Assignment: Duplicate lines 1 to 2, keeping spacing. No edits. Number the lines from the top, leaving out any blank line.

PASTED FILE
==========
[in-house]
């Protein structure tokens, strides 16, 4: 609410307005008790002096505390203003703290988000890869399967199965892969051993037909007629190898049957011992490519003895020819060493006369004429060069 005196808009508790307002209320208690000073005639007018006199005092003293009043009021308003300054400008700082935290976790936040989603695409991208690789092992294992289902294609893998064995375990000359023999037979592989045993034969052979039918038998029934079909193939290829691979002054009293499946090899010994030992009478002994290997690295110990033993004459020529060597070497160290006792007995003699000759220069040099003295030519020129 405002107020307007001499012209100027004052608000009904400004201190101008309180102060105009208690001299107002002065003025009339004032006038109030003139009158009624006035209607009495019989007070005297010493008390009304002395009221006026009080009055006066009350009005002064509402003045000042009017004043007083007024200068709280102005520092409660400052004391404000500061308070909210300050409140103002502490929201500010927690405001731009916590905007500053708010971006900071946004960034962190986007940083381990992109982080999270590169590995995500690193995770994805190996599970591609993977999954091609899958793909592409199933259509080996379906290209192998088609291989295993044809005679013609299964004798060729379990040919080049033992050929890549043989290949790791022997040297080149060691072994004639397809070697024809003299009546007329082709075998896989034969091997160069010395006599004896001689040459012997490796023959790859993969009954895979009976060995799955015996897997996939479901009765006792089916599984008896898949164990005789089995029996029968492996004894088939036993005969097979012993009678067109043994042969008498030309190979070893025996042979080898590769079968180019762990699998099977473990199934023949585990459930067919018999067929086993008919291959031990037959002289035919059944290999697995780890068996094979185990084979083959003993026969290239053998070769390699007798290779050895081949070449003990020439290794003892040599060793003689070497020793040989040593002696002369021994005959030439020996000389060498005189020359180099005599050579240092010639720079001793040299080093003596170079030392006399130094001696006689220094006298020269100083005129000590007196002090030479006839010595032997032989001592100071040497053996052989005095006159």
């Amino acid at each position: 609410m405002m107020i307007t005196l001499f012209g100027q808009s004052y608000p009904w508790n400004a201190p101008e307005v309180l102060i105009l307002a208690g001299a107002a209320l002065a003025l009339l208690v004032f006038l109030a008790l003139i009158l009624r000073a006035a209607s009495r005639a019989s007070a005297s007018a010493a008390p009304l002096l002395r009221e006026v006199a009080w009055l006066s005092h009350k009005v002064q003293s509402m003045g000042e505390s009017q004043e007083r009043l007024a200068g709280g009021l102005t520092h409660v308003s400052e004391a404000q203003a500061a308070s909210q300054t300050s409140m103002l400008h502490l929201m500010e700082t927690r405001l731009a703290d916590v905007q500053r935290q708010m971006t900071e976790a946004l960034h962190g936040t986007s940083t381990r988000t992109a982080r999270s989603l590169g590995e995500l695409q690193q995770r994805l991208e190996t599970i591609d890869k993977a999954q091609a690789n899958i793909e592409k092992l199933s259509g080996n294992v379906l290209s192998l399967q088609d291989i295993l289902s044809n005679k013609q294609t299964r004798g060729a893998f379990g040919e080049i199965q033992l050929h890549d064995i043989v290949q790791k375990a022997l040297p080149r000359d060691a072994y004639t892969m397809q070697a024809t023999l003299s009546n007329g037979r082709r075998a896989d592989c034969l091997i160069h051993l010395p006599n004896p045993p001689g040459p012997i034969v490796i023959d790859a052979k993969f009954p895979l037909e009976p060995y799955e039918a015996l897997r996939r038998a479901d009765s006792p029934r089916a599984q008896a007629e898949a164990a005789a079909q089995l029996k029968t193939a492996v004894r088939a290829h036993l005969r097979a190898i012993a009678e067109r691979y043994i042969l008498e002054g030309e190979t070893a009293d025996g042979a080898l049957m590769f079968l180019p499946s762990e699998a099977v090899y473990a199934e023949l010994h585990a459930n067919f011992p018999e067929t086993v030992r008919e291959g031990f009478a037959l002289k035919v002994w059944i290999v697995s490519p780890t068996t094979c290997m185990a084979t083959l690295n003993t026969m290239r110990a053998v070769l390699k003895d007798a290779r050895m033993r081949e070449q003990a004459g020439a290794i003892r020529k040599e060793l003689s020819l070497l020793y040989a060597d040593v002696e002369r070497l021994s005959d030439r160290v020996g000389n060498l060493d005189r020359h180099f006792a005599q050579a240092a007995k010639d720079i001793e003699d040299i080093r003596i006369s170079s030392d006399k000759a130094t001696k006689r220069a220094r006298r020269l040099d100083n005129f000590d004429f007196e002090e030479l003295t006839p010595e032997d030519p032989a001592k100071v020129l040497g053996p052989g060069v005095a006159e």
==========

[in-house]
């Protein structure tokens, strides 16, 4: 609410307005008790002096505390203003703290988000890869399967199965892969051993037909007629190898049957011992490519003895020819060493006369004429060069 005196808009508790307002209320208690000073005639007018006199005092003293009043009021308003300054400008700082935290976790936040989603695409991208690789092992294992289902294609893998064995375990000359023999037979592989045993034969052979039918038998029934079909193939290829691979002054009293499946090899010994030992009478002994290997690295110990033993004459020529060597070497160290006792007995003699000759220069040099003295030519020129 405002107020307007001499012209100027004052608000009904400004201190101008309180102060105009208690001299107002002065003025009339004032006038109030003139009158009624006035209607009495019989007070005297010493008390009304002395009221006026009080009055006066009350009005002064509402003045000042009017004043007083007024200068709280102005520092409660400052004391404000500061308070909210300050409140103002502490929201500010927690405001731009916590905007500053708010971006900071946004960034962190986007940083381990992109982080999270590169590995995500690193995770994805190996599970591609993977999954091609899958793909592409199933259509080996379906290209192998088609291989295993044809005679013609299964004798060729379990040919080049033992050929890549043989290949790791022997040297080149060691072994004639397809070697024809003299009546007329082709075998896989034969091997160069010395006599004896001689040459012997490796023959790859993969009954895979009976060995799955015996897997996939479901009765006792089916599984008896898949164990005789089995029996029968492996004894088939036993005969097979012993009678067109043994042969008498030309190979070893025996042979080898590769079968180019762990699998099977473990199934023949585990459930067919018999067929086993008919291959031990037959002289035919059944290999697995780890068996094979185990084979083959003993026969290239053998070769390699007798290779050895081949070449003990020439290794003892040599060793003689070497020793040989040593002696002369021994005959030439020996000389060498005189020359180099005599050579240092010639720079001793040299080093003596170079030392006399130094001696006689220094006298020269100083005129000590007196002090030479006839010595032997032989001592100071040497053996052989005095006159």